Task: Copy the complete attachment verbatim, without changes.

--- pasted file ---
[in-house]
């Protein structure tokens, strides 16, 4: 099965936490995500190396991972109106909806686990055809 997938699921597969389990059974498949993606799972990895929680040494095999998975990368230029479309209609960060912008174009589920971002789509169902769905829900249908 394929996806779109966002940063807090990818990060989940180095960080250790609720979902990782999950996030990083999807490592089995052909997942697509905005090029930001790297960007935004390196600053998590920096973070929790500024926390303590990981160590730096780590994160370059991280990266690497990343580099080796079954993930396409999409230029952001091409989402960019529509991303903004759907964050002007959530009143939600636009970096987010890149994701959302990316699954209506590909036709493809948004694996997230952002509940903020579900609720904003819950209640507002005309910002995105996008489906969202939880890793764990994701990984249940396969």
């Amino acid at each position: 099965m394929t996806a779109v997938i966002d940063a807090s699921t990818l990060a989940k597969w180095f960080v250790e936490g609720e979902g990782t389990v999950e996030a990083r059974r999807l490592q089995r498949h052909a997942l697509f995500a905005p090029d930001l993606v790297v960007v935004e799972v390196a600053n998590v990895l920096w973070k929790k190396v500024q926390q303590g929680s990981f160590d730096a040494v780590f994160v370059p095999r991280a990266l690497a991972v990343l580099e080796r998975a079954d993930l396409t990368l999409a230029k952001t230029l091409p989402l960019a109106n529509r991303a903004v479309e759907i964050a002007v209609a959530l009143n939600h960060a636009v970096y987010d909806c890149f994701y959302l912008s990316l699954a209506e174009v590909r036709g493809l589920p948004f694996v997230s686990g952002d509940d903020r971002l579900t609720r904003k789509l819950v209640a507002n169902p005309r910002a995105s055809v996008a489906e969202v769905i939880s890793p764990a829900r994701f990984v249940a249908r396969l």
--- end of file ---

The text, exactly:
[in-house]
């Protein structure tokens, strides 16, 4: 099965936490995500190396991972109106909806686990055809 997938699921597969389990059974498949993606799972990895929680040494095999998975990368230029479309209609960060912008174009589920971002789509169902769905829900249908 394929996806779109966002940063807090990818990060989940180095960080250790609720979902990782999950996030990083999807490592089995052909997942697509905005090029930001790297960007935004390196600053998590920096973070929790500024926390303590990981160590730096780590994160370059991280990266690497990343580099080796079954993930396409999409230029952001091409989402960019529509991303903004759907964050002007959530009143939600636009970096987010890149994701959302990316699954209506590909036709493809948004694996997230952002509940903020579900609720904003819950209640507002005309910002995105996008489906969202939880890793764990994701990984249940396969």
């Amino acid at each position: 099965m394929t996806a779109v997938i966002d940063a807090s699921t990818l990060a989940k597969w180095f960080v250790e936490g609720e979902g990782t389990v999950e996030a990083r059974r999807l490592q089995r498949h052909a997942l697509f995500a905005p090029d930001l993606v790297v960007v935004e799972v390196a600053n998590v990895l920096w973070k929790k190396v500024q926390q303590g929680s990981f160590d730096a040494v780590f994160v370059p095999r991280a990266l690497a991972v990343l580099e080796r998975a079954d993930l396409t990368l999409a230029k952001t230029l091409p989402l960019a109106n529509r991303a903004v479309e759907i964050a002007v209609a959530l009143n939600h960060a636009v970096y987010d909806c890149f994701y959302l912008s990316l699954a209506e174009v590909r036709g493809l589920p948004f694996v997230s686990g952002d509940d903020r971002l579900t609720r904003k789509l819950v209640a507002n169902p005309r910002a995105s055809v996008a489906e969202v769905i939880s890793p764990a829900r994701f990984v249940a249908r396969l």